Dishwashers can clean food remnants, grime, and crusty films from your kitchen utensils. If your dishwasher doesn’t attain the reccomended temperature to eliminate bacteria or dishes aren’t sparkling clean, schedule a dishwasher repair service. Your dishwasher’s model and rinsing temperatures determine if it can adequately kill foodborne pathogens.

What Your Dishwasher Can Achieve

Dishwashers are robots with specific instructions. A typical dishwasher heats water to the appropriate temperature and opens the detergent dispenser at the automated times. The unit also shoots hot water via spray arms to clean the dishes and drain the dirty water. It will spray and drain more hot water to rinse the dishes clean. Some can also heat the air to dry your flatware.

Dishwashers feature a timer to regulate each cycle’s length and a sensor to detect water and air temperature and water level. Such features prevent the unit from heating, overflowing, and consuming more energy. Some dishwashers may not get rid of anything else beyond food and greasy layers. The only way a dishwasher will kill bacteria is if the water is hot enough.

Right Temperature for Killing Bacteria

You should aim for internal temperatures of 140°F or higher when cooking to kill bacteria. Most harmful bacteria die within this temperature range, so dishwasher manufacturers strive to achieve the same with their units. The US Food and Drug Administration (FDA) requires commercial dishwashers used in restaurants to reach 165°F for proper sanitization.

Anything below 110°F is too cold for the water to clean organic matter properly, let alone kill pathogens. Conventional dishwashers have a minimum temperature of 120°F and can reach up to 170°F. According to the National Sanitation Foundation (NSF), only dishwashers capable of reaching 150°F have a sanitizing cycle. The temperature can kill 99.99% of foodborne bacteria.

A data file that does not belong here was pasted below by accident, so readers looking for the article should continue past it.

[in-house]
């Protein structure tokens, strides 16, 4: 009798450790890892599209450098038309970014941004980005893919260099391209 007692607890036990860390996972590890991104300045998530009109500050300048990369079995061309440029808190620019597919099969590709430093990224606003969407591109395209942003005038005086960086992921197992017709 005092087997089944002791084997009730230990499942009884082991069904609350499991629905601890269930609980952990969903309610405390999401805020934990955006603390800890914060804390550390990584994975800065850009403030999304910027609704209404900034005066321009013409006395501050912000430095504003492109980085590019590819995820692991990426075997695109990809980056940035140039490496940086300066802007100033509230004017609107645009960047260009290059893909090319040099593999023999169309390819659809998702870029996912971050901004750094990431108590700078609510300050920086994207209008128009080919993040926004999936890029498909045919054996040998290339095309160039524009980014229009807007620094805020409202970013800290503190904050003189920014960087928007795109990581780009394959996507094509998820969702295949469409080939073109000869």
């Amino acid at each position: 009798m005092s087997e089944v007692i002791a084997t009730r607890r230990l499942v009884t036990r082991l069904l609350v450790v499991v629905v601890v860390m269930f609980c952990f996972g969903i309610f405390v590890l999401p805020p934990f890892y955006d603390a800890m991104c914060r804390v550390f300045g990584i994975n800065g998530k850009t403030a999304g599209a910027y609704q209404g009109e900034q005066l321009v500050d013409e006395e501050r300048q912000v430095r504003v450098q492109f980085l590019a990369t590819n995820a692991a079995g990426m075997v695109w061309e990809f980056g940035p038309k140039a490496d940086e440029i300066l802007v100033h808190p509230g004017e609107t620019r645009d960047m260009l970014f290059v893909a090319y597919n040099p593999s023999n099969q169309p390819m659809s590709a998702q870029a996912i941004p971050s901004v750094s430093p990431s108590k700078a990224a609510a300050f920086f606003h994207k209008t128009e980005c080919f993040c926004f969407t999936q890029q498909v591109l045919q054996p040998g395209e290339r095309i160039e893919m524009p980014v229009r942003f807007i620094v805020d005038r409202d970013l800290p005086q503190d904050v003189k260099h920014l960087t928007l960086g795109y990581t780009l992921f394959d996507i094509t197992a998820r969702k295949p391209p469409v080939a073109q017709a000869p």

Cleaning, Sanitizing, and Sterilizing

There are three levels of cleanliness required to kill all bacteria.

•    Cleaning involves removing physical and visible contaminants, remnants, and particles. All dishwashers clean your silverware, freeing them of food particles that harbor bacteria.

•    Sanitizing is the next level and involves various methods, including heat, ultraviolet rays, and chemicals. Dishwashers can sanitize your silverware using hot water and air temperatures. They feature chemical detergents for the same reason. Sanitization kills about 99.99% of the bacteria but isn’t as effective as sterilization, which eliminates all detectable microbes.

•    Sterilization is a requirement in hospital settings and commercial food manufacturing. It involves sophisticated methods, such as autoclaves and super-hot steam, and isn’t achievable at home. Dishwashers can only sanitize your dishes.

Can Dishwasher Repair Help?

Your dishwasher should operate at above 120°F and reach up to 170°F for it to sanitize your dishes, glasses, and flatware. Lower temperatures increase the risk of contamination. The unit may also struggle to clean the thin films/layers from your dishes/pans.

You can schedule an inspection, maintenance, or repair if your dishwasher isn’t working correctly. At A&D Appliances, we restore efficient performance to our customers’ dishwashers and home appliances through repair services. Dishwashers may not kill all bacteria, but they clean and sanitize your silverware, making them safe for reuse.